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Delayed Rejection of Xenograft (DRX)

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Glycoimmunology in Xenotransplantation
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Delayed rejection in organ transplantation is observed in a delayed type of immune rejection within a few hours to days after transplantation [1]. The delayed rejection is similar to the HR in its course and process. Human NK cells and CTLs are the major actors of delayed xenograft rejection (DRX) by cell mediation, but the DRX event is still in question [2]. DC is a regulator in anti-pig T-cell responses of human [2, 3]. The plasticity of DCs produces regulatory DCs, termed tolerant DCs, from undifferentiated progenitor cells such as CD14+ monocytes through differentiation induction by cytokines of IL-4 and GM-CSF. Regulatory DCs weakly express costimulatory proteins with the high ratio of the secreted IL-10/IL-12. They induce the CD4+ T-cell anergy state and the CD4-T regulatory cells (Tregs) expansion state that is antigen-specific [4, 5]. Human regulatory DCs can promote donor-specific tolerance in transplantation without any effect on the entire immune system [6]. Regulatory DC-based immune-regulatory therapies are recommended as adjunct immunosuppressive therapy treatments in transplant recipients. DCs mediate interaction between cells and release of cytokines as well as IFN-γ-acted CTL and NK cell activation and cytotoxicity. DCs’ interplay between innate and acquired immune responses initiates or modulates the immune responses. In xenoantigenic rejection, DCs activate NK cell and CTL to cell-mediated inflammatory and xenoreactive responses. Thus, differentiated regulatory DCs can be utilized to protect pig EC from human cell-mediated immune reaction. Regulatory DCs of human can decrease xenoantigenic responses of NK cells and CTLs to ECs of pig [7].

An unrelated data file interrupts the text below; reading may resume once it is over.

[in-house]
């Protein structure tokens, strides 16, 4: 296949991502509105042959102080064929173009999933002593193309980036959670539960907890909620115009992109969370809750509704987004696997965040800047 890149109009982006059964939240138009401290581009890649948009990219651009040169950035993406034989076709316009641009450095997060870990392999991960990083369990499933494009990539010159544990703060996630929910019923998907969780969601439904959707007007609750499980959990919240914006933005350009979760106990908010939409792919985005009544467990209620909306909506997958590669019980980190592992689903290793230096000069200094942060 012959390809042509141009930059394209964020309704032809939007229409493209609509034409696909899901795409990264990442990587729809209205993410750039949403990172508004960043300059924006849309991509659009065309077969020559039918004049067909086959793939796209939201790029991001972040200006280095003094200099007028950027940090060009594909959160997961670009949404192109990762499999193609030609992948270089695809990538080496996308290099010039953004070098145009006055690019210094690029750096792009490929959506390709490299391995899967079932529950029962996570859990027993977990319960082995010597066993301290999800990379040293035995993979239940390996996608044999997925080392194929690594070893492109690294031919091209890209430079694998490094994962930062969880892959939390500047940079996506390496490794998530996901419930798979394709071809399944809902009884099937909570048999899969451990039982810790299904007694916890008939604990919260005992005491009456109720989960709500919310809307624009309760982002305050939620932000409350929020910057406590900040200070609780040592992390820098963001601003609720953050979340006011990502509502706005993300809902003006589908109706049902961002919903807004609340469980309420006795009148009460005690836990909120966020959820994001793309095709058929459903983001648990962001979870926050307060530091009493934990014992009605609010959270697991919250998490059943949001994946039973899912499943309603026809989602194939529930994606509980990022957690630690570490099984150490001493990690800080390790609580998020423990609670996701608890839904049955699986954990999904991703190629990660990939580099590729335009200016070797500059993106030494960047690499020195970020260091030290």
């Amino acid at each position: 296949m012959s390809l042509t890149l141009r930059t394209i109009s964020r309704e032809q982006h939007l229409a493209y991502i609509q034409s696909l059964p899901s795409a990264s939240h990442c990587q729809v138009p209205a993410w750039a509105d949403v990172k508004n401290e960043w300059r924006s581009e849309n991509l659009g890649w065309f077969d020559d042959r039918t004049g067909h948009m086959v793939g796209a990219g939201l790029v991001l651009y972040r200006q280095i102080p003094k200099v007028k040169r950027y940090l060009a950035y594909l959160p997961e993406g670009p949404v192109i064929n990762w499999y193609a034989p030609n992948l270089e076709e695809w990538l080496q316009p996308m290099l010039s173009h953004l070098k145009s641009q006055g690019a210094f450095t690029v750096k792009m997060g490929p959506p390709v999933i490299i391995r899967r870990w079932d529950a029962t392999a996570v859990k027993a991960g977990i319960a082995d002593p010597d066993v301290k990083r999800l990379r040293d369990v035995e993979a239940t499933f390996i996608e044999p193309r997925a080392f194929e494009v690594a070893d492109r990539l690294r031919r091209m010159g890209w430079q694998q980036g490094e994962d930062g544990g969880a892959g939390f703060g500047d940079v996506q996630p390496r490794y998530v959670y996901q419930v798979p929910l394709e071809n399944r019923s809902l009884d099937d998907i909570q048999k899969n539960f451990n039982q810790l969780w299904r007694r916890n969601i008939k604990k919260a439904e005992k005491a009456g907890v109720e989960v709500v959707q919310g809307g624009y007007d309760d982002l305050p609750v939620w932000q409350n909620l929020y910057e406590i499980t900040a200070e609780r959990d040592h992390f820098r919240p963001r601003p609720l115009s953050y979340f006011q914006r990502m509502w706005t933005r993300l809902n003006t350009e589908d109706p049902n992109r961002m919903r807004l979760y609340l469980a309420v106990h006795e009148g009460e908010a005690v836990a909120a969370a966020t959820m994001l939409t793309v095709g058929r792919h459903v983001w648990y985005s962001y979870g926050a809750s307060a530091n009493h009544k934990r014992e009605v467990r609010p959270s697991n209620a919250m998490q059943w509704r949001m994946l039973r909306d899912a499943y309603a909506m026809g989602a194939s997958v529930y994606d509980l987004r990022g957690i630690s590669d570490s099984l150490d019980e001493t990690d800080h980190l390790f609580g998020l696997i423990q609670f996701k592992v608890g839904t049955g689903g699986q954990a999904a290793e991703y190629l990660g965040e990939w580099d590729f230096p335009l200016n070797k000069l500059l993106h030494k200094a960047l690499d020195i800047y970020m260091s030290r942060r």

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Kim, CH. (2024). Delayed Rejection of Xenograft (DRX). In: Glycoimmunology in Xenotransplantation. Springer, Singapore.

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